Tuesday, 3 May 2016

A little bit of Manchester in Eltham Palace

Now I do miss Eltham, it was where I grew up and it is a place I was very happy.

But at the age of 19 I went north following a girlfriend who had started a course at Manchester Polytechnic, which on reflection was not the best way for me to choose a degree course especially as she left for London just three months later.

The Sentry, 2007
I stayed and the city has been my home ever since and I do think of it as home, but like all ex pats I never forgotten Eltham and in particular Well Hall.

All of which made the discovery that one of the City’s war memorials was replicated in miniature and sits on a table in the study of Eltham Palace a source for thought.

I came across it recently while working on the new book.*

The original was commissioned by S & J Watts to commemorate those who worked for the company and died in the Great War.

The memorial was erected  in 1922 in the main entrance of the company’s building on Portland Street.

The Sentry is a bronze sculpture, which stands in an arched niche just inside the building and faces a marble plaque commemorating the dead.

It depicts the sentry standing on duty, and was commissioned from the British sculptor Charles Sargeant Jagger who also designed the Royal Artillery Memorial at Hyde Park Corner, London.

Eltham Palace, 1961
And to my surprise and pleasure there is a small version of the figure in the study of Eltham Palace, where it was displayed by Stephen Courtauld, who like Mr Jagger was a member of the Artists' Rifles.

So there you have it a little bit of Manchester in the heart of Eltham.

But I can’t close without a reference to the building which holds the orginal statue.

This  is the  large, Victorian Grade II listed building known as Watts Warehouse.

It opened in 1856 as a textile warehouse for the wholesale drapery business of S & J Watts, and was the largest single-occupancy textile warehouse in Manchester.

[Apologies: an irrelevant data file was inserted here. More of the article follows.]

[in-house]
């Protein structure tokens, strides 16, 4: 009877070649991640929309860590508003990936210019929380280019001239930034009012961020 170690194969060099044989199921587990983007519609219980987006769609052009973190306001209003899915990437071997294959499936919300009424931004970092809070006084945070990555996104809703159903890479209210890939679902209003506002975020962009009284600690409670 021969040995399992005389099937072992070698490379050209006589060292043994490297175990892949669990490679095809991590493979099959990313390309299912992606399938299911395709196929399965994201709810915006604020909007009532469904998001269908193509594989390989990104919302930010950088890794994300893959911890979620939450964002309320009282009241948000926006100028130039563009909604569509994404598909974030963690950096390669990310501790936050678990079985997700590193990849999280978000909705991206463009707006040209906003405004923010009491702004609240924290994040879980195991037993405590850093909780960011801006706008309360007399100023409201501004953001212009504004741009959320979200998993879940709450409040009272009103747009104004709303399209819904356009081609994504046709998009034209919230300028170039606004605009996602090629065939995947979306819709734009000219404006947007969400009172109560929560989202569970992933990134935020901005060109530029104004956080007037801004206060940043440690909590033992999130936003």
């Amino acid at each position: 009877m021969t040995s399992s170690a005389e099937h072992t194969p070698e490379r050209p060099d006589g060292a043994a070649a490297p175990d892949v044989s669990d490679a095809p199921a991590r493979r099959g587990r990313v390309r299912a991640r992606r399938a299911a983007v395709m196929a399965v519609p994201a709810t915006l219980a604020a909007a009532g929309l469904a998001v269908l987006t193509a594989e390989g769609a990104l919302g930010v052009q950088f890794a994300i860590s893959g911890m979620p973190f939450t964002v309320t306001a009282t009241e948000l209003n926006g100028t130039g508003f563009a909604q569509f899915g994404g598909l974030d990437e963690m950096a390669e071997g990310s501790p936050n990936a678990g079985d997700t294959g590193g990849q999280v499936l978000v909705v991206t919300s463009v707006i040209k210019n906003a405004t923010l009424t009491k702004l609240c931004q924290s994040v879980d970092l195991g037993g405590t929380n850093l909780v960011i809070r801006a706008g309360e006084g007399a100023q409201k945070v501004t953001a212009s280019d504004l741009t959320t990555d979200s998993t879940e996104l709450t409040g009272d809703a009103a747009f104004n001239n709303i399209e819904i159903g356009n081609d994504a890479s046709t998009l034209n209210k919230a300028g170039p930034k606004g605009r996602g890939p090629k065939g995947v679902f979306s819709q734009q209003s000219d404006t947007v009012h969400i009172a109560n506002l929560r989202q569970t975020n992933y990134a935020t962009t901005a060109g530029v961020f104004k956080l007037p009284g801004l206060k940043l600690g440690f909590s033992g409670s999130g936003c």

Today the building is part of the Britannia Hotels chain.

Watts Warehouse, 1973
One source has referred to its ornate style as being typical of
the extravagant confidence of many Mancunian warehouses of this period, but the Watts Warehouse is notable for its peculiarly eclectic design. Designed in the form of a Venetian palazzo, the building has five storeys, each decorated in a different style – Italian Renaissance, Elizabethan, French Renaissance and Flemish – and roof pavilions featuring large Gothic wheel windows.

The interior was similarly lavish in its decoration, with a sweeping iron cantilever staircase, balconied stairwell, and mahogany counters for displaying merchandise.”*

And that makes it a sort of palace.

Location, Manchester and Eltham in London

Pictures; the Sentry, Cnbrb, 2007 Wikipedia Commons, Eltham Palace, from Eltham Palace Ministry of Works Guide Book, 1961and the Watts Warehouse, 1973, m56859 , courtesy of Manchester Libraries, Information and Archives, Manchester City Council, http://images.manchester.gov.uk/index.php?session=pass

*A new book on Manchester and the Great War, http://chorltonhistory.blogspot.co.uk/search/label/A%20new%20book%20on%20Manchester%20and%20the%20Great%20War

** Watts Warehouse, https://en.wikipedia.org/wiki/Watts_Warehouse

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